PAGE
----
Here are some stem cell stories that caught our eye this past week. Some are groundbreaking science, others are of personal interest to us, and still others are just fun.
Stem cells and the girl who never grew up. When Brook Greenberg passed away last week at the age of 20 she looked like a five-year-old toddler. Numerous tests during her life showed no known developmental defect, but her family has let her tissue samples become the subject of a research project to see if her genes can unlock some of the mysteries of aging. A team at Mount Sinai in New York did find three genetic mutations that seemed unique to Greenberg. They have now taken her donated tissue and created reprogrammed iPS type stem cells and matured them into nerves, liver and other cells types to try to tease out how those genes impact the function of the various tissues. Time did an interesting write up that included quotes from her father about hoping some good can come from his daughter’s condition.
Porous particles help stem cells grow up. Many regenerative medicine procedures under development focus on transplanting intermediate precursor cells and hoping they will multiply and mature into the desired adult cell. The problem is, in early tests of the procedure the cells often did not mature efficiently and did not survive well. Now, an international team of researchers from Denmark, Sweden and Japan have developed a system that better mimics the cells’ natural environment and appears to improve cell maturation and survival in neural system uses. They developed silicon-based particles that can be loaded with the cells plus growth factors that help the cells flourish. It seems to work and they published data in the journal CIRM helped found Stem Cells Translational Medicine and it was written about by FierceDrugDelivery.
You can hear about similar work in our video from the CIRM tissue engineering workshop.
Common drug taming horrible side effect. The original stem cell transplant, bone marrow transplant, has made a huge difference in the survival of patients with many forms of blood cancer. But too few patient can find well matched donors, which places those who can’t at risk for Graft Versus Host Disease (GVHD), a horrible side effect in which the donor immune cells attack the host, notably causing mucosal linings to slough off.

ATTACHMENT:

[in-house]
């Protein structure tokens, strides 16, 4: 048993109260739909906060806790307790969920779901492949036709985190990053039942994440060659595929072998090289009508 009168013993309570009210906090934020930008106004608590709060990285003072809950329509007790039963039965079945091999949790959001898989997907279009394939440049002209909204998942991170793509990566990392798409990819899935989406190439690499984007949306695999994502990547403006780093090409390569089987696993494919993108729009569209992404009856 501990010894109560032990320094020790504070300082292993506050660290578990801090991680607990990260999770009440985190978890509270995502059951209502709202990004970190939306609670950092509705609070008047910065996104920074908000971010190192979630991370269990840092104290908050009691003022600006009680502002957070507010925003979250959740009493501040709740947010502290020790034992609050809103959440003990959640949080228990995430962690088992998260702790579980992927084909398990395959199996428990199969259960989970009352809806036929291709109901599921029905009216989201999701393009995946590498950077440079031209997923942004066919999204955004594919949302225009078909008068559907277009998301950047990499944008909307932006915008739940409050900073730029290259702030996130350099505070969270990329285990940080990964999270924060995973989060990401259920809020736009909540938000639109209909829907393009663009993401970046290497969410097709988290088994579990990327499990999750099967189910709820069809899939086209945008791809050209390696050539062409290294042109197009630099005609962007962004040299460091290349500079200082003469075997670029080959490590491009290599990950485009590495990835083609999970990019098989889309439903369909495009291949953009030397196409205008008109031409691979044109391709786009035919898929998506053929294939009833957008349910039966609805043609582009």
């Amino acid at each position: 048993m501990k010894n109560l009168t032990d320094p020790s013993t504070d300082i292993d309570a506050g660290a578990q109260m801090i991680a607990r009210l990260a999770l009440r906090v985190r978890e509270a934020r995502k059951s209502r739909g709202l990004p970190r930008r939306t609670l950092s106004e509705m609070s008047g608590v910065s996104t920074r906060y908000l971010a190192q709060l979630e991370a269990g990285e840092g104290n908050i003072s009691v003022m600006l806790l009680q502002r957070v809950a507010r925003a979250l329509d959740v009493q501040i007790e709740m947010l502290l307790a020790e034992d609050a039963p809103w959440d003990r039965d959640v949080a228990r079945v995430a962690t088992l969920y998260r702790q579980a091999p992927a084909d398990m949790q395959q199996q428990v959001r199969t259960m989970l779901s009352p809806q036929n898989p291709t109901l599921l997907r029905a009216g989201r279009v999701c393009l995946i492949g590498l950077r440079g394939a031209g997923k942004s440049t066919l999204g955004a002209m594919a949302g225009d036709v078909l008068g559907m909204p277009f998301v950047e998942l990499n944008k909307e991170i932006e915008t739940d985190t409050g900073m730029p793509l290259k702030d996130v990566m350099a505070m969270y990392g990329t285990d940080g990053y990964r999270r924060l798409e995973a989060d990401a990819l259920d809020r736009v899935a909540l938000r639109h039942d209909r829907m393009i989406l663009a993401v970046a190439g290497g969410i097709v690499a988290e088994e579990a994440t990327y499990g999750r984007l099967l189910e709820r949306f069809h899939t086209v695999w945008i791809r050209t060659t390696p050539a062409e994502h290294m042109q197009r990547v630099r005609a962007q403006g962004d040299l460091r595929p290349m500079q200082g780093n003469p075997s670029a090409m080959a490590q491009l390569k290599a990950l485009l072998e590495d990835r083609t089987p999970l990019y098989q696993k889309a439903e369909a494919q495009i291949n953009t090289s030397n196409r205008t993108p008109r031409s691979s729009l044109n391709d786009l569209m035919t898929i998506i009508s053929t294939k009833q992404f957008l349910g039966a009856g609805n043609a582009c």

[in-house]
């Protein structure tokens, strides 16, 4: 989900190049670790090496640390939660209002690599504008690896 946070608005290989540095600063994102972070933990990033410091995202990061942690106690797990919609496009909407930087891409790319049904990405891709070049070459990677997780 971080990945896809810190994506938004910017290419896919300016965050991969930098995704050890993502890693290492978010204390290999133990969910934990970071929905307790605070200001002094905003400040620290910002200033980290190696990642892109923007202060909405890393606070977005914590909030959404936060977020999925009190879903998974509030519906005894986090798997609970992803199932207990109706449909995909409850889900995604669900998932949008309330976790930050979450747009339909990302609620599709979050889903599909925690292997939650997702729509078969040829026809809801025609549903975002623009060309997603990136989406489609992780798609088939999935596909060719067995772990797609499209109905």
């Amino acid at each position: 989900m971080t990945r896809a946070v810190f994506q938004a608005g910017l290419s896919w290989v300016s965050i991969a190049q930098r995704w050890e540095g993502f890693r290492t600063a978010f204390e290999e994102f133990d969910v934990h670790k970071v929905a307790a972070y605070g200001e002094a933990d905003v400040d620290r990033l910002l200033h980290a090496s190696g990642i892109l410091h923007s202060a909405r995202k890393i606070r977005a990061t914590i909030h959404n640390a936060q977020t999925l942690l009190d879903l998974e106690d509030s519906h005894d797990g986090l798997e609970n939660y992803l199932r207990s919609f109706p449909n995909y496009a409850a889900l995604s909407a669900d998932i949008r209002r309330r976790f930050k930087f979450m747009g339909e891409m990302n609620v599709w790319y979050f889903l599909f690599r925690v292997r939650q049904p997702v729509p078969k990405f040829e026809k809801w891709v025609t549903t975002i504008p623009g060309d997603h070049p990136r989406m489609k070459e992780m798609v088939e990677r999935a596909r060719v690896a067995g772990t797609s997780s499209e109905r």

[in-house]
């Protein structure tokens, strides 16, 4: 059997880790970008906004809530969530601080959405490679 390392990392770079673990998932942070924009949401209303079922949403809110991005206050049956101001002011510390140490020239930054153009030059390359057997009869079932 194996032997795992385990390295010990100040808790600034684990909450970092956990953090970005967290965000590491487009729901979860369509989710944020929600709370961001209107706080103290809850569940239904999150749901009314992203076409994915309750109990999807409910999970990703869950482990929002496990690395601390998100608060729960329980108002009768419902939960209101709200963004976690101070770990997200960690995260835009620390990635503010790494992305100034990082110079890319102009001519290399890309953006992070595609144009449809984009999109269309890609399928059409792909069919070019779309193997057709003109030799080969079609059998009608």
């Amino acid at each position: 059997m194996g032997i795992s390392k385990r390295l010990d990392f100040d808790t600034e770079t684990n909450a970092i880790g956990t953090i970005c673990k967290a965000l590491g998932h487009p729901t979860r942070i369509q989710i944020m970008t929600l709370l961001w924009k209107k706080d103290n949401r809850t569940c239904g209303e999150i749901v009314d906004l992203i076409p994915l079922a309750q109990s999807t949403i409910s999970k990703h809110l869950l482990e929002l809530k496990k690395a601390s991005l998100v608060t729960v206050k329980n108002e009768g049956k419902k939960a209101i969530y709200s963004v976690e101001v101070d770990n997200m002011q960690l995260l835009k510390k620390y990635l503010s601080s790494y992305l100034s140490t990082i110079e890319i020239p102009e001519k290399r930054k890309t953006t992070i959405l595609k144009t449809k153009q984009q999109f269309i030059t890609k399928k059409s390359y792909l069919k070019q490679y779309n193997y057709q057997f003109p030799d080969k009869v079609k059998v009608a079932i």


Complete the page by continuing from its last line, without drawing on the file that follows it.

Now an existing drug, a statin used to lower cholesterol with the brand name Lipitor, lowered the rate of GVHD dramatically. Just 11 percent of patients developed the condition within six months of transplant compared to a usual rate of close to 50 percent. The small preliminary study was published in the Journal of Clinical Oncology and written up on medpage TODAY by a former colleague, Charlie Bankhead, who was one of my bureau correspondents when I was editor of Medical World News.
Scarring and spinal cord injury. Even widely held assumptions in science need to be put to the test. Researchers working with spinal cord injury have assumed that the scar at the site of injury prevented nerve regrowth and reducing the scarring could aid in recovery. There are multiple sources of scarring, and when a Swedish team concentrated on scar formed through spinal cord stem cells, blocking those cells’ action actually made the ultimate injury worse. When they prevented the stem cells from forming scar tissue the injury gradually expanded. The stem cell generated scar seems to work like a bandage to stabilize the injury. They published the mouse data in Science and it was written about by HEALTHCANAL.
CIRM funds a number of projects that seek to encourage nerve growth past the scar tissue rather than reduce the scarring. You can read about those efforts on our spinal cord injury fact sheet.
Collaboration to address aging. A European Union-wide collaboration of scientists will be meeting in Stockholm next week to begin a project to understand what is different about folks who live to 105. We have known for some time that one common feature for many of these long-lived individuals is they don’t get diabetes and other diseases of metabolism. The collaborators intend to enlist stem cell technology to use tissue from these people to create mice with human liver and pancreas cells to see how they function differently. The consortium goes by the acronym HUMAN, Health and the Understanding of Metabolism, Aging and Nutrition. Here's more about that story.
CIRM is committed to the concept that collaboration of the best minds across boundaries can accelerate the path to therapies. We have 21 collaborative funding agreements with states, nations and foundations around the world. We have a dedicated web page for our collaborative partnerships.